Light emitting diodes (LEDs) are one of the many possible applications for metal halide perovskites. Despite their many advantages, the well-known instability issue persists in these devices, with the ion migration being a major cause of degradation. Inspired by the research in 2D perovskites, our group together with researchers from group of Ni Zhao at the Chinese University of Hong Kong achieved record operational lifetime perovskite LEDs, by treating the perovskite surface with phenylalkylammonium iodides (PAAIs), molecules consisting of a benzene ring, an alkyl chain and an amine tail. This is not the first time PAAIs are employed for the purpose of stabilizing perovskites. What makes all the difference here is the utilization of molecules with longer chains than usual, which proved to improve the stability dramatically.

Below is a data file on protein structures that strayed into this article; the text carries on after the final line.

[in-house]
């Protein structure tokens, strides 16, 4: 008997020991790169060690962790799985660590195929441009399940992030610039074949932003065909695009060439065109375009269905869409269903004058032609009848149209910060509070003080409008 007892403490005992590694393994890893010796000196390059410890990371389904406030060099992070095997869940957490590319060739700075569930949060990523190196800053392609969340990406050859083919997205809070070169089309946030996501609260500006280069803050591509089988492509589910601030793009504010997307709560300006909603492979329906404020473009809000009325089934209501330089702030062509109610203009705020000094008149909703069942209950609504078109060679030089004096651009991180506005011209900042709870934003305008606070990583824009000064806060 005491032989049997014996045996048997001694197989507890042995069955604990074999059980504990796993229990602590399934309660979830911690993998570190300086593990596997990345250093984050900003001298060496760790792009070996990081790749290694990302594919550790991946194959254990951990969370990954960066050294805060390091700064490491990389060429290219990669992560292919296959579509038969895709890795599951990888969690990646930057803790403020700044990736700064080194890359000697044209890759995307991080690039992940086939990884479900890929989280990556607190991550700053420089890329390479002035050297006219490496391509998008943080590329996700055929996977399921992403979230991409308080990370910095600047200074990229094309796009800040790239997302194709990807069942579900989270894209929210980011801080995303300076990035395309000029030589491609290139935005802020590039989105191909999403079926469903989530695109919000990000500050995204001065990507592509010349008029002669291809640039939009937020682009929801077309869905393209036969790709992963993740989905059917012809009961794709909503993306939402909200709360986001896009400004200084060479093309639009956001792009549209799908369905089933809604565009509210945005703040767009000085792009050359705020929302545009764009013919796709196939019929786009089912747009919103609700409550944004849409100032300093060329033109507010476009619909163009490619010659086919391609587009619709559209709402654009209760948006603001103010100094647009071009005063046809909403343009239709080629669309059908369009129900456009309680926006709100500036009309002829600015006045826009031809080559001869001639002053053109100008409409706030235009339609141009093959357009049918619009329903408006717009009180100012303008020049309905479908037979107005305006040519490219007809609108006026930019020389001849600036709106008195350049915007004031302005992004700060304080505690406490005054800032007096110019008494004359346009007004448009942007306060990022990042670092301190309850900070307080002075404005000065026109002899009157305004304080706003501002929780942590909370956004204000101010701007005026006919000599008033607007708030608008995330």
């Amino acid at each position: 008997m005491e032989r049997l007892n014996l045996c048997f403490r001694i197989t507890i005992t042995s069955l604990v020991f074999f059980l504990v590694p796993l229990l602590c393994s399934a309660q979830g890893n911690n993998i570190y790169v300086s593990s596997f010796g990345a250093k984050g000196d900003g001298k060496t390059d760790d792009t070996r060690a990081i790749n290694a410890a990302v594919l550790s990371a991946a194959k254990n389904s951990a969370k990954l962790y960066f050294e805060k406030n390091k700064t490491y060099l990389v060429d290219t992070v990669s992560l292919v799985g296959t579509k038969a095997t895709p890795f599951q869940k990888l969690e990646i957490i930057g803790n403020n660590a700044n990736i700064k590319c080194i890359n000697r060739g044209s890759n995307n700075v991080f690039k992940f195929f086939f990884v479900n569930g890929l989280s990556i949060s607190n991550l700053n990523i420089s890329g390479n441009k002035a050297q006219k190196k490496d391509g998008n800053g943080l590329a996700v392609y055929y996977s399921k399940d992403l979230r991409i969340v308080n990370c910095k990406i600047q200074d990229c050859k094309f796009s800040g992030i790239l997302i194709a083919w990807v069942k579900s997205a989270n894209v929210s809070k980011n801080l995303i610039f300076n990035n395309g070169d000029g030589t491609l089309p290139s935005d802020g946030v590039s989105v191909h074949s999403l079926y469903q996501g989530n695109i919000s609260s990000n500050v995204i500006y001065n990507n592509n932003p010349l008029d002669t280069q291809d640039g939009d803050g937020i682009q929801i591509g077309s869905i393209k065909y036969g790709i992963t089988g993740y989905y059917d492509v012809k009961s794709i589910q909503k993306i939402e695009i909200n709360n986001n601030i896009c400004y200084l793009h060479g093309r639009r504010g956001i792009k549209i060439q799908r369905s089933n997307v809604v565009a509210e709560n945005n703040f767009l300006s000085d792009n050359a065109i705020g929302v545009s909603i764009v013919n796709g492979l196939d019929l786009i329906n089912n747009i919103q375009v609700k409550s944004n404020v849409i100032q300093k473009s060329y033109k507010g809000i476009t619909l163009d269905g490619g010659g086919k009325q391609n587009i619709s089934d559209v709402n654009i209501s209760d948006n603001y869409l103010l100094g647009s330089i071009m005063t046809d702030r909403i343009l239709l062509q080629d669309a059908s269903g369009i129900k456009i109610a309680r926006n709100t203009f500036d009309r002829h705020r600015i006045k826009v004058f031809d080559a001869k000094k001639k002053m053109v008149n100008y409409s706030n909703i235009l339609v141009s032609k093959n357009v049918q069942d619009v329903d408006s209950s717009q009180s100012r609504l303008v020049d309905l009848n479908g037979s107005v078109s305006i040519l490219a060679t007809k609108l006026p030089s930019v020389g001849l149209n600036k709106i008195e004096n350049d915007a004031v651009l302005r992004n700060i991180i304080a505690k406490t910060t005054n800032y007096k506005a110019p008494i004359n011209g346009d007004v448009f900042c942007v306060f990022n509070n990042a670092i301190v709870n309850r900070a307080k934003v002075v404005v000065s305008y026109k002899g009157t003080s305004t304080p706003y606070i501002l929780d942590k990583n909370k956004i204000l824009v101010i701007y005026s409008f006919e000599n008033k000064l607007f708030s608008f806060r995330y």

Sofia contributed to the understanding of the physicochemical processes behind the improved stability. Density functional theory calculations showed that molecules with larger chains form stronger bonds with the perovskite surface. Moreover, an appropriate model was developed to study the effect of the molecular surface treatment on the iodine ion migration. This migration is effectively suppressed with the surface treatment and it turns out that the longer the molecular chain, the stronger the suppression.

This work, which was recently published in Nature Communications, is an important step towards the stabilization and succeeding commercialization of perovskite devices. Read more at behind the paper at Nature’s device materials community.

An illustration of PeLED device and the perovskite emitter modified with a long-chain passivation molecule (n=3).